Health & Medicine
August 10, 2022

Targeting cancer stemness: A new approach to target tumour metastasis in colorectal cancer

At COARE Holdings in the US, Dr Courtney W Houchen and Edwin Bannerman-Menson examine innovative ways to target and treat metastatic colorectal cancer (mCRC). Their research focuses on the ‘stemness’ of cancer cells – a property by which the cells within a tumour are able to divide and give rise to every cancerous cell within the tumour. When these cancerous cells leave the tumour and enter the blood stream or lymphatic system, they ultimately invade local and distant tissues. This process is called metastasis. To date, such cancers do not have any cure. COARE and the Houchen lab at the University of Oklahoma Health Sciences Center work together to find molecular markers in these cancer stemlike cells (CSCs) to therapeutically target and arrest mCRC.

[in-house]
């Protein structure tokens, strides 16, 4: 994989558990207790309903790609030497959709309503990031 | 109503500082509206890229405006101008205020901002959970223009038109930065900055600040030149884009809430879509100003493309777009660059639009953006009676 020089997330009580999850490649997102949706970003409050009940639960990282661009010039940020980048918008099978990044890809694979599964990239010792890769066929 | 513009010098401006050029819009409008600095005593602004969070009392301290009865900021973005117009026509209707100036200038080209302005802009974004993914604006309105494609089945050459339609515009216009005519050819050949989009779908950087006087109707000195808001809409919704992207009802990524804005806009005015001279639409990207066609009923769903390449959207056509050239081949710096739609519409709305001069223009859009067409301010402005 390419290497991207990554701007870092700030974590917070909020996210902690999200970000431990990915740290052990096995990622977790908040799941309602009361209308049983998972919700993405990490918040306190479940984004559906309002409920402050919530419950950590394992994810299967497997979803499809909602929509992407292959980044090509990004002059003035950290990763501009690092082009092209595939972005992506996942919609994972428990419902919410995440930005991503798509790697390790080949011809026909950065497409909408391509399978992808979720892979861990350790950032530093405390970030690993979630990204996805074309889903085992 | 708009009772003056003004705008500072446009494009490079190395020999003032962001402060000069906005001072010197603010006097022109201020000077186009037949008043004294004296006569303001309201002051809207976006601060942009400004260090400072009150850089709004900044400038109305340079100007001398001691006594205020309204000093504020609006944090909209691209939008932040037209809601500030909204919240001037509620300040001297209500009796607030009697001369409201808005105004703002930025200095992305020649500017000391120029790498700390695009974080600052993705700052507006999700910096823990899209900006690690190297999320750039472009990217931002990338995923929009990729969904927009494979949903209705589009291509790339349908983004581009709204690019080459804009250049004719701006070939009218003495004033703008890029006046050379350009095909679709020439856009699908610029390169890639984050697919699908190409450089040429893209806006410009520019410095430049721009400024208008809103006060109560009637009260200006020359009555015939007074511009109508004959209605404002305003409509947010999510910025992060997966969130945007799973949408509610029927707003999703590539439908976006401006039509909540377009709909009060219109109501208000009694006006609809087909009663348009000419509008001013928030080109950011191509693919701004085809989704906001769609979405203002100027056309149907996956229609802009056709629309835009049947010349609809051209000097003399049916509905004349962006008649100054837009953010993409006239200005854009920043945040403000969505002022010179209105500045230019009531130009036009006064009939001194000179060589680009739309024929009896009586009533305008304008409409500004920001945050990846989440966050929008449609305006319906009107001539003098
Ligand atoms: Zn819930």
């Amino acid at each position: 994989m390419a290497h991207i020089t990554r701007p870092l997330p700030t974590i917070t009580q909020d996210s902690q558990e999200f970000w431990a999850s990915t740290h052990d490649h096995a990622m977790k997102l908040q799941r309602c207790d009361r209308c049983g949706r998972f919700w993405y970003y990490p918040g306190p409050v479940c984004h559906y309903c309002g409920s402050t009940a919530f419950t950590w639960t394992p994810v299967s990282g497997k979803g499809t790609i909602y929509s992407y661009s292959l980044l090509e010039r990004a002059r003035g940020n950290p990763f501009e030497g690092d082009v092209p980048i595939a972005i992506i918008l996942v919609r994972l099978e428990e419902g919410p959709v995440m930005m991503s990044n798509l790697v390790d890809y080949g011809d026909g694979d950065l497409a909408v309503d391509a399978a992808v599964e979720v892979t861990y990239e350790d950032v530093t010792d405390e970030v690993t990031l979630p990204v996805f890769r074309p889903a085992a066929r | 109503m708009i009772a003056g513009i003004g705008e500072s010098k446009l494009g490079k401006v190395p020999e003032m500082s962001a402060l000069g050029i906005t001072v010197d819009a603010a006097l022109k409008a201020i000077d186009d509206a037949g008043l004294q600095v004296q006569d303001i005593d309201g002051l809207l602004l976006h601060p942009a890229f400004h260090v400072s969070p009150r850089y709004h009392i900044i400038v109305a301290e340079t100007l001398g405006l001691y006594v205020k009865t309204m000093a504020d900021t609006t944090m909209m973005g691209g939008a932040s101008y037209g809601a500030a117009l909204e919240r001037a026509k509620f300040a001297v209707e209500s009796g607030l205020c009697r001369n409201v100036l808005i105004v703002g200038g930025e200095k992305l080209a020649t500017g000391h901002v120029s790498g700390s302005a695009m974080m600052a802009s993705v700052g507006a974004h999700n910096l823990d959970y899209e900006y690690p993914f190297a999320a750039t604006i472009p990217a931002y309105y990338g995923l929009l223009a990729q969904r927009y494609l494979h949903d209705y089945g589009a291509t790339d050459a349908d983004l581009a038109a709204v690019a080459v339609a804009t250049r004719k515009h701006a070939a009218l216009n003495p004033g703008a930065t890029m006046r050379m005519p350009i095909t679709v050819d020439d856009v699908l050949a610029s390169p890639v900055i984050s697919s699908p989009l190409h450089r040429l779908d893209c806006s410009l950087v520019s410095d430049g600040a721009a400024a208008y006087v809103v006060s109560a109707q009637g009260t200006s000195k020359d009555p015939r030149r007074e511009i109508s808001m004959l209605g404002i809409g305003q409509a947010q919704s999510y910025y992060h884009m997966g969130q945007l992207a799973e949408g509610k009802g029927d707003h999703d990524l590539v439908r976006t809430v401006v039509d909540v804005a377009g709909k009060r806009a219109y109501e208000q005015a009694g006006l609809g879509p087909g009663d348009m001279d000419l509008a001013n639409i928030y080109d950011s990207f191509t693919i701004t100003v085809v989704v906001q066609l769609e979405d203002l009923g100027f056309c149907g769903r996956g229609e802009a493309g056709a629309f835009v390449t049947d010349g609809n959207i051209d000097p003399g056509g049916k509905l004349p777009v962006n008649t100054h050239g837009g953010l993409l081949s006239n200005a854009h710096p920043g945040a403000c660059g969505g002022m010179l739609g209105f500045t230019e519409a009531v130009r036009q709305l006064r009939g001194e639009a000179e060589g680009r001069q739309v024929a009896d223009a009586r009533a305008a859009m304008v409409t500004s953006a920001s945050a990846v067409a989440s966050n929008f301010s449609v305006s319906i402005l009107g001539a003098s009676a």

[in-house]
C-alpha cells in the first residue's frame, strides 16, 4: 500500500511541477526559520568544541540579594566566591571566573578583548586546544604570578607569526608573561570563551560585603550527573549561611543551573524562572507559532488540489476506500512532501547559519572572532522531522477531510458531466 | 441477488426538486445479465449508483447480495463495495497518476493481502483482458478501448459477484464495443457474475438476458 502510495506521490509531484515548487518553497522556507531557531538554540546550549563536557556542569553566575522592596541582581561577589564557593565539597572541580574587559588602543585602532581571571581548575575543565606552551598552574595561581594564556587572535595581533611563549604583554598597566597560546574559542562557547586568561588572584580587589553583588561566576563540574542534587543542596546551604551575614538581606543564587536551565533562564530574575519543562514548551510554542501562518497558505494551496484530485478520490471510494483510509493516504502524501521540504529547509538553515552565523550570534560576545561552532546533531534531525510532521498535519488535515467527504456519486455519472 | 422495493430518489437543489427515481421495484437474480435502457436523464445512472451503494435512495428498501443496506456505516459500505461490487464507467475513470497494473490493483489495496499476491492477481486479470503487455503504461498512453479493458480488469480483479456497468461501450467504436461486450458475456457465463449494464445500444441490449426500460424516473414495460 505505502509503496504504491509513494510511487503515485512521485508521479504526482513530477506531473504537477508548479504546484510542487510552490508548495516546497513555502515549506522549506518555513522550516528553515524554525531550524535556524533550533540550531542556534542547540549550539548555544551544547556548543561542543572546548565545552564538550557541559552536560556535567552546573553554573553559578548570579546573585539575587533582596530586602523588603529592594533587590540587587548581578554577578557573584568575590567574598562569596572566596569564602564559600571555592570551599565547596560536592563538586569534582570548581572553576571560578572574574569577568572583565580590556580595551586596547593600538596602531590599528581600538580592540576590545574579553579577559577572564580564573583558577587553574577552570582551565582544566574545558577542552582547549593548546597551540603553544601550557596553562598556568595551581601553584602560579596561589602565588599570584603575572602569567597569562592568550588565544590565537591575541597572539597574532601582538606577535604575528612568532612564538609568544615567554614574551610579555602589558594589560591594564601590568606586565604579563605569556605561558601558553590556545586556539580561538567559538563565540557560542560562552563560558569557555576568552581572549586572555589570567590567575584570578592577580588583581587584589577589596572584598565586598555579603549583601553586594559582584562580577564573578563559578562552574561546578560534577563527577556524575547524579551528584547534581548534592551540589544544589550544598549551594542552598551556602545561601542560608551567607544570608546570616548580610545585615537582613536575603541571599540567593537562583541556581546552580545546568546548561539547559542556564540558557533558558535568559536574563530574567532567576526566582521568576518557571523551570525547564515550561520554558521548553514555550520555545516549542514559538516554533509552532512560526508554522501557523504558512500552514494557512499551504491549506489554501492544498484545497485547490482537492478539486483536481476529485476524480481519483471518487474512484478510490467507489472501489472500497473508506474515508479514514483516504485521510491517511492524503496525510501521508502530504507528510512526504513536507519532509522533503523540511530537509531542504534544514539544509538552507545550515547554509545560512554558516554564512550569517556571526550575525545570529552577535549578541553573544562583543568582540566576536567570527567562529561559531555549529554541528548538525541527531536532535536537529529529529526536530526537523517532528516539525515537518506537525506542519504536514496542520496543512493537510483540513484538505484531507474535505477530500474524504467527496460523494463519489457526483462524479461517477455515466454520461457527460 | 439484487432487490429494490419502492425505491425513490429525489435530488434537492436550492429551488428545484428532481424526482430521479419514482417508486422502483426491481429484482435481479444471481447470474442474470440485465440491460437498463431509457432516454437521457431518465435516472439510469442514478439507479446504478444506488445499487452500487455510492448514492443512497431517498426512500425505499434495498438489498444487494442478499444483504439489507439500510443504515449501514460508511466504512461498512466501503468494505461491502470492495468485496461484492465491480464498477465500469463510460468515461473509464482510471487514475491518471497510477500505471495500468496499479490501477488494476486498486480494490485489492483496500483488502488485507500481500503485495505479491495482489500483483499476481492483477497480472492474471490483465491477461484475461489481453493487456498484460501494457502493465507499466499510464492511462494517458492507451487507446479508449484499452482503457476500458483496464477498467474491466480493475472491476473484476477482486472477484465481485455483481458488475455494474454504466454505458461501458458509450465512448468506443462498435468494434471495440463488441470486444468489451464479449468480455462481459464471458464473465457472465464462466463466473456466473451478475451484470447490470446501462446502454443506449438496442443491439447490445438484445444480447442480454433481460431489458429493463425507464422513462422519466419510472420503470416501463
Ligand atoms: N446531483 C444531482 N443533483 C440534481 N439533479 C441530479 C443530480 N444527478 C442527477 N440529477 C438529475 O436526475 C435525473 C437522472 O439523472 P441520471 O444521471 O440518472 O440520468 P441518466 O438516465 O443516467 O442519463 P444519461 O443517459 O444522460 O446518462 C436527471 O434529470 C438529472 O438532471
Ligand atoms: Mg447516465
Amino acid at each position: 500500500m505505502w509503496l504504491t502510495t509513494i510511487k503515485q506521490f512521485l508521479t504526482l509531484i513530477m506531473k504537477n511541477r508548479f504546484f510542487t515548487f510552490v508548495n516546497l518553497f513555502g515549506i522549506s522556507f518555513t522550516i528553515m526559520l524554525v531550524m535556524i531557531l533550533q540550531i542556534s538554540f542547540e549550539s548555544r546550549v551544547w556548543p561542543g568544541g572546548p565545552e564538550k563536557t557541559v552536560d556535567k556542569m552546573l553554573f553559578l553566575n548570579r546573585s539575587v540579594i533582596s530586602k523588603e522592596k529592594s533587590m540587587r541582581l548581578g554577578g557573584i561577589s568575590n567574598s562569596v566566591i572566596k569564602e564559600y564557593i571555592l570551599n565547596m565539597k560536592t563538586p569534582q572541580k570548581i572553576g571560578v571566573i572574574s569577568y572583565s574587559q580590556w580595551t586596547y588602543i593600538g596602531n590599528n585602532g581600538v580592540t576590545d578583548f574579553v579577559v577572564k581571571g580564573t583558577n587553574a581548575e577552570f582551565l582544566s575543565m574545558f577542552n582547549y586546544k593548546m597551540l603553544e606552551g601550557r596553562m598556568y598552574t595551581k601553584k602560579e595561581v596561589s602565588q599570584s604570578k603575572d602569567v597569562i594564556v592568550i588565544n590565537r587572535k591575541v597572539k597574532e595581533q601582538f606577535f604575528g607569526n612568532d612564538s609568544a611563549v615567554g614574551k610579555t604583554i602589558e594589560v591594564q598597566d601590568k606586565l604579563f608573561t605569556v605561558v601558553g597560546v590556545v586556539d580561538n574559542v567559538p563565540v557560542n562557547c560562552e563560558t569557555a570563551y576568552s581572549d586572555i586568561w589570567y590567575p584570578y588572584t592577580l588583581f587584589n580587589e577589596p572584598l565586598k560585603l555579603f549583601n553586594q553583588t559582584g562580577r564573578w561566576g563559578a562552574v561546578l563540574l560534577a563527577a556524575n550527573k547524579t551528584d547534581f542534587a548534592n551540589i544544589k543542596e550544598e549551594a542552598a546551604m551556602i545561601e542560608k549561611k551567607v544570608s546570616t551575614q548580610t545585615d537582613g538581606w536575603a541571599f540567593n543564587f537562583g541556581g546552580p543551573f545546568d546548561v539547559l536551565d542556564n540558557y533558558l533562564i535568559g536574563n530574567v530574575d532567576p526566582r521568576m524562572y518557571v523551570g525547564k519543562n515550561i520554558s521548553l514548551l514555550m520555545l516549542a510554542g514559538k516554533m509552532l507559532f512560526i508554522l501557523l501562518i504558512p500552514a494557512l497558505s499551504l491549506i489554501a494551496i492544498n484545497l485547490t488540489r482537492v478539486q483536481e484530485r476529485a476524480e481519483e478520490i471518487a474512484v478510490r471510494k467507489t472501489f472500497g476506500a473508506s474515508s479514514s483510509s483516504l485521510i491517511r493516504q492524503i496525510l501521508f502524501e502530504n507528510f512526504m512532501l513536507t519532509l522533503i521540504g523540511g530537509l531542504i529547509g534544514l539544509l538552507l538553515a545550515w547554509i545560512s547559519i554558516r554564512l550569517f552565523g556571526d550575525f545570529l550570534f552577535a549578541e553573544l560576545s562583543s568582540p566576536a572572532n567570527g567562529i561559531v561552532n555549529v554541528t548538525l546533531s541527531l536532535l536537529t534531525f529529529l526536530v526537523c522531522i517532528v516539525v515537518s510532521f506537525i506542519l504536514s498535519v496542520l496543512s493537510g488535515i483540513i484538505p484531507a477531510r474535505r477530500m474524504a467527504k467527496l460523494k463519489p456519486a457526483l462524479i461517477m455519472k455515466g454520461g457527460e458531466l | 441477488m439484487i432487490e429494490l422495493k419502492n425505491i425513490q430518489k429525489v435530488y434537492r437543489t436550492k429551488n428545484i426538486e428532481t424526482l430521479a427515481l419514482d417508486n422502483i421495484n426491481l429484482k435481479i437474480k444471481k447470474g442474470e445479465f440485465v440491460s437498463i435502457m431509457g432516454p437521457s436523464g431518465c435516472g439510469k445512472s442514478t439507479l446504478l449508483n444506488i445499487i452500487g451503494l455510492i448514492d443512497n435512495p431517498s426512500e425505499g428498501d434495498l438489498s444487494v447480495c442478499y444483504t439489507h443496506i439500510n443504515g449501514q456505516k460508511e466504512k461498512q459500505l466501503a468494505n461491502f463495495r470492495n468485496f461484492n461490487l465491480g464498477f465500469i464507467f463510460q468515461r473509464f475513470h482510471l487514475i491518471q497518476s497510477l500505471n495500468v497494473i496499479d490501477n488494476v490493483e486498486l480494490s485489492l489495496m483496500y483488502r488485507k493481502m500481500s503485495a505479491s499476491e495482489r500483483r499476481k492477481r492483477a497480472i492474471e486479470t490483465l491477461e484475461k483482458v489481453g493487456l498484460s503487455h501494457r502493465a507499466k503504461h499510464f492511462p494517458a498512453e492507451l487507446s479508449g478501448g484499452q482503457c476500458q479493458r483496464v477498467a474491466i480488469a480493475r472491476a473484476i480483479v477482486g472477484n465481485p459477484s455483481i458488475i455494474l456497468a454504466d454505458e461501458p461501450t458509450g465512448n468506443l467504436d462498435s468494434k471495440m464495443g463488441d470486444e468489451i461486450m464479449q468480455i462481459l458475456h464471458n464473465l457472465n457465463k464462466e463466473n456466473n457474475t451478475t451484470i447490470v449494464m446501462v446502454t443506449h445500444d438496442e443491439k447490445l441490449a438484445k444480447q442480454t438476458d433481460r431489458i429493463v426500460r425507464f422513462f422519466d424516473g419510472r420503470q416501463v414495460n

Colorectal cancer (CRC) is the third most common type of cancer and the second most common cause of cancer-related death worldwide. 90% of these deaths are due to metastatic colorectal cancer (mCRC). Having a family history of cancers, practising a sedentary lifestyle, eating a diet with unhealthy amounts of processed and low-fibre food, smoking, substance abuse, and a history of inflammatory bowel disease (IBD) all increase the likelihood of a person getting diagnosed with CRC.

Most cancers begin with a group of abnormally divided cells forming a tumour. These abnormal cells undergo further rounds of uncontrolled cell divisions and self-renewals to form more low-density, heterogeneous tumour cells which are resistant to any form of prevalent cytotoxic treatment. These abnormal cells, known as tumour stem cells (TSC) or cancer stemlike cells (CSC), eventually cause the tumour to metastasise with a rapid deterioration in the quality of life of the patient and fatal consequences. Unfortunately, most cases of CRC are diagnosed when they have turned metastatic.

Photo Credit: Blausen Medical Communications, Inc., CC BY 3.0, via Wikimedia Commons